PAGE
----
Shapes of Future Church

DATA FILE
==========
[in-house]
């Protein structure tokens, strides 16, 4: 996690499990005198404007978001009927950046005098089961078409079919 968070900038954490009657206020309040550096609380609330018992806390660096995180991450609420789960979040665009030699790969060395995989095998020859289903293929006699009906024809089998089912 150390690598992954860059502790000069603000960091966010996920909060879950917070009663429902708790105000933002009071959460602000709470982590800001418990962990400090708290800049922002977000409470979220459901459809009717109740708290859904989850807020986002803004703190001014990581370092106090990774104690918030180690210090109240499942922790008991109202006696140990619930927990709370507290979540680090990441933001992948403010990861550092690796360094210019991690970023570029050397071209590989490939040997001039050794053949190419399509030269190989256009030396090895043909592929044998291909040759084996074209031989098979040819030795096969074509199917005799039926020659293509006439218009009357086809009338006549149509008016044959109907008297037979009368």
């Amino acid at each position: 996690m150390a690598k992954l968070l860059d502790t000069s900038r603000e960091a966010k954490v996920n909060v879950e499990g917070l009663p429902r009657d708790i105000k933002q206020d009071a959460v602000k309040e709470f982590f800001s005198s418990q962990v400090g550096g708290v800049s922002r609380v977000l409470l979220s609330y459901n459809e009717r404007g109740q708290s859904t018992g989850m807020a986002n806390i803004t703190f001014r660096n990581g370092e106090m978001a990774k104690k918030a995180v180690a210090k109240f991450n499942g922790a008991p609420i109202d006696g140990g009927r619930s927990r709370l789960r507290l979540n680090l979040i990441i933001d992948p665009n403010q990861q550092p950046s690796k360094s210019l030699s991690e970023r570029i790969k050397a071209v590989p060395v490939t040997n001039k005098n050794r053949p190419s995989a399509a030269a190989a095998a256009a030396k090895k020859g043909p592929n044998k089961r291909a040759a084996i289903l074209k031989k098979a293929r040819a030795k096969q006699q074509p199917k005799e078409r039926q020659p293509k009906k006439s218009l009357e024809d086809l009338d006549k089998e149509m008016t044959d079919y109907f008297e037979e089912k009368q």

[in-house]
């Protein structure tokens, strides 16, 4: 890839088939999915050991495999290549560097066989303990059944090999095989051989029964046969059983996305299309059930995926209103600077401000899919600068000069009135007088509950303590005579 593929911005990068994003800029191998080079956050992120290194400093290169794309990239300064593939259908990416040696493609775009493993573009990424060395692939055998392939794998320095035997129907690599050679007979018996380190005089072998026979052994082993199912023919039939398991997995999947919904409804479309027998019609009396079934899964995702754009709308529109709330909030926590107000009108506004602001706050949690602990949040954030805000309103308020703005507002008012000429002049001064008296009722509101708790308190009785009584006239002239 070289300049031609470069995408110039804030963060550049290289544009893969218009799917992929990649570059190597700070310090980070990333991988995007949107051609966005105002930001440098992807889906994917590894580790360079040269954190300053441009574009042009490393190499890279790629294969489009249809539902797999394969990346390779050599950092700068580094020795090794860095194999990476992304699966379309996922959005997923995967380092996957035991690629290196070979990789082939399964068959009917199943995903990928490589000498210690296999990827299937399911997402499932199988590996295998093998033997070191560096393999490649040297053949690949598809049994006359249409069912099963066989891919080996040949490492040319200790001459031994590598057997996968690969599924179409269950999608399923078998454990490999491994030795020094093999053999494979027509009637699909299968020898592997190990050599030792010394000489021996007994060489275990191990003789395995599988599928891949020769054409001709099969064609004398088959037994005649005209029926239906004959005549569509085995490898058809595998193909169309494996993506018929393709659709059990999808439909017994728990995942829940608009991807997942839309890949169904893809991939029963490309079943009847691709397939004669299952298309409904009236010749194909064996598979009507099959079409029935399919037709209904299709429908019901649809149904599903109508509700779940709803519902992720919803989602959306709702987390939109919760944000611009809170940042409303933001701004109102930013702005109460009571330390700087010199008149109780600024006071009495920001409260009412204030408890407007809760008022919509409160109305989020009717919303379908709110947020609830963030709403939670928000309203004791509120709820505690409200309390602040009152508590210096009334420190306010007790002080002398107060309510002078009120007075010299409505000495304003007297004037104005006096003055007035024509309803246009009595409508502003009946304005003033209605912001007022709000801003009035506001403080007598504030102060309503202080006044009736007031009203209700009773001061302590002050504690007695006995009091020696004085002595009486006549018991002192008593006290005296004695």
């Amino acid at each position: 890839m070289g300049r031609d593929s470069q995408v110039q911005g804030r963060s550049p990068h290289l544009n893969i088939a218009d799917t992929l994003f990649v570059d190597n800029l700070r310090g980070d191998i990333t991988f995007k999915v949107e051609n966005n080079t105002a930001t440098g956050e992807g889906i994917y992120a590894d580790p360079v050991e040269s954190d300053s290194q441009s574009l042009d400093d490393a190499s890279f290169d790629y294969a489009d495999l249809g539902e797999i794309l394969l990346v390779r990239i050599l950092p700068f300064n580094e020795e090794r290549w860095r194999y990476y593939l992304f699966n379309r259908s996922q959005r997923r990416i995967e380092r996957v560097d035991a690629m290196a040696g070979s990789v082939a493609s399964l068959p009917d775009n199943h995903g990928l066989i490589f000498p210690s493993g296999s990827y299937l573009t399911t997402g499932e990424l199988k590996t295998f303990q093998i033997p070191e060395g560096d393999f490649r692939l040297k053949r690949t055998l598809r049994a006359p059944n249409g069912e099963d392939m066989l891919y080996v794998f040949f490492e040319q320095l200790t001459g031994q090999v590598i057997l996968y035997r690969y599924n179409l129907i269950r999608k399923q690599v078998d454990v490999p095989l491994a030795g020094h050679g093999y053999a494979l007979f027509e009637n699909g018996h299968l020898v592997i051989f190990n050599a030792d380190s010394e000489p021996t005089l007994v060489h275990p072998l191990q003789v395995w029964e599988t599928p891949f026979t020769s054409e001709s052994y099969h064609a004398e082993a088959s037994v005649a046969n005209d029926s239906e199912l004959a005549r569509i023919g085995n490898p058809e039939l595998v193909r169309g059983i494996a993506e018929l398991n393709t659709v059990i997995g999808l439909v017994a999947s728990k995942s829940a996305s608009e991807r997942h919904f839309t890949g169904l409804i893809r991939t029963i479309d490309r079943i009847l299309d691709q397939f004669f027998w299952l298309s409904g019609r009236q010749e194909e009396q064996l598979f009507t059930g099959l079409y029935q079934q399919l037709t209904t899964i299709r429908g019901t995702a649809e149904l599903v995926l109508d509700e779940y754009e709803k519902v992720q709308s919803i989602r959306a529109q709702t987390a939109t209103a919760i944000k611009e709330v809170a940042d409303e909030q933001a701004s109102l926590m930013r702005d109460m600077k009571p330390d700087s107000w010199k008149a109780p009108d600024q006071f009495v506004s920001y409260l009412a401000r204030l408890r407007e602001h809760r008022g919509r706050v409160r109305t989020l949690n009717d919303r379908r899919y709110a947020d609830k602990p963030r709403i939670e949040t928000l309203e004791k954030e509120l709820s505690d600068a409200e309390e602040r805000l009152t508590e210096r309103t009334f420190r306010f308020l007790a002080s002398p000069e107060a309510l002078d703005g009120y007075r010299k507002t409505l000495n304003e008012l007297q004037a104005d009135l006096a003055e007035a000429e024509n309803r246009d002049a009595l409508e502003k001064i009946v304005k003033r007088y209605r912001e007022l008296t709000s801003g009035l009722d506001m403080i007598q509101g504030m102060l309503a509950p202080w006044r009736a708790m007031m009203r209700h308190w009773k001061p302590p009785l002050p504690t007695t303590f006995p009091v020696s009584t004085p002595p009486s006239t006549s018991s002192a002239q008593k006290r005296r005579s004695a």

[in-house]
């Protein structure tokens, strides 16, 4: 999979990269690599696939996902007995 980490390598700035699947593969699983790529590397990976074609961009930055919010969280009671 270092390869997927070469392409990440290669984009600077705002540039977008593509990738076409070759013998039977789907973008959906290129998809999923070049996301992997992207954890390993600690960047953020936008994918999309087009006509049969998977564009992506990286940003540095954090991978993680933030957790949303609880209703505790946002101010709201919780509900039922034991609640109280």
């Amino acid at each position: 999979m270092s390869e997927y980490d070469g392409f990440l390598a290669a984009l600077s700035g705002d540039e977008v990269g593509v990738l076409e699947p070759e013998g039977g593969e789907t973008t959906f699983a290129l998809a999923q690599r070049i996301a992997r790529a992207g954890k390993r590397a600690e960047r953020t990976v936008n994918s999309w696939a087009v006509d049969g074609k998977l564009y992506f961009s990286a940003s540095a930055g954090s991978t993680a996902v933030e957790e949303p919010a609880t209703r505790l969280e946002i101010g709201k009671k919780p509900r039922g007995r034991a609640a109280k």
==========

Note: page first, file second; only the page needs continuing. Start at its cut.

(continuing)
In the historic and inspiring setting of Cliff College, over a hundred people met for a conference, ably coordinated by the Rev Dr Martyn Atkins and accompanied by a host of highly experienced speakers with a view to exploring future shapes of the church. Martyn, who takes over as principal of Cliff College this summer, launched the conference with a challenge to recognise that the shape of the church should be dictated by its mission, not the other way around. The church is a human construct whereas our mission is God-given. We now see a whole host of different models of church emerging, and our challenge is to recognise that God has already gone ahead of us to reach out to a lost world and the church has (by and large) remained rooted to outdated practices. The Rev Dr Peter Philips, New Testament Tutor at Cliff, gave a fascinating overview of the historic shapes of church in a talk entitled ‘Sacred Spaces’. Plotting the origins of the Christian movement, we considered the household' gatherings of Acts and the Epistles, through the 'basilica' models of the Roman world, the 'baroque' models of the 18th century, and finally, the 'auditorium' churches of the reformation, so prevalent in the Methodist tradition. We pondered whether, in this post-modern world where authority is viewed sceptically, the preacher-centred model of church building is a turn-off for this generation. We reflected upon how, in our numerous Methodist circuits, so many small churches are replicating the work of their near neighbours rather than offering their own unique contribution. A different approach to being church will require not only a different style of clergy, but also an effective laity working alongside them. Church has traditionally been territorial, reflecting the parish system of the Church of England. Today we are recognising that people are far more mobile and engage in different networks in their work places and sports clubs. Dormitory towns pose a new challenge to our mission with so many people using their weekends for more productive pursuits than attending church. The church, however, still expects people to come to her, rather than reaching out into the work and leisure places. George Lings of the Church Army, a leading authority on church planting, gave an inspiring vision of new models of church around the country today. Many growing churches are recognising that ‘one size suits all’ simply isn’t true any more. He gave an example of one church whose Sunday programme offered a morning communion, modern all-age worship, informal worship, seeker friendly, reflective Taizé/Celtic and charismatic praise all in the same day. He stressed that we should be encouraging participation rather than just attendance. Reflecting on the fact that water assumes the shape of the container it sits in, so the church should assume the shape of its community. We were urged to let go our obsession with church buildings, an illusion of the influence we once enjoyed and the expectations that if we simply modernise the way we do things, people will come and join us. The conference concluded with a hard-hitting presentation by Nick Spencer of the London Institute for Contemporary Christianity of his research into society’s attitudes towards church and Christianity. People today are not afraid to admit their dislike of religion and the church, and yet show a hunger for spiritual reality and retain a healthy respect for Jesus. The church, he concluded, has a massive image problem. For many people today, morality is a personal matter but, when challenged, most people have no real foundation to their beliefs and, secretly, admire those who live out their Christian faith. The church is likened to an elephant – slow to change, unable to turn around but somehow avoids extinction! Martyn Atkins shared his hope at the start of the conference that we should avoid being cynical, and by the time the conference was over we were anything but, with many returning home with new resolve and inspiration about what is possible in the future with God in the driving seat.

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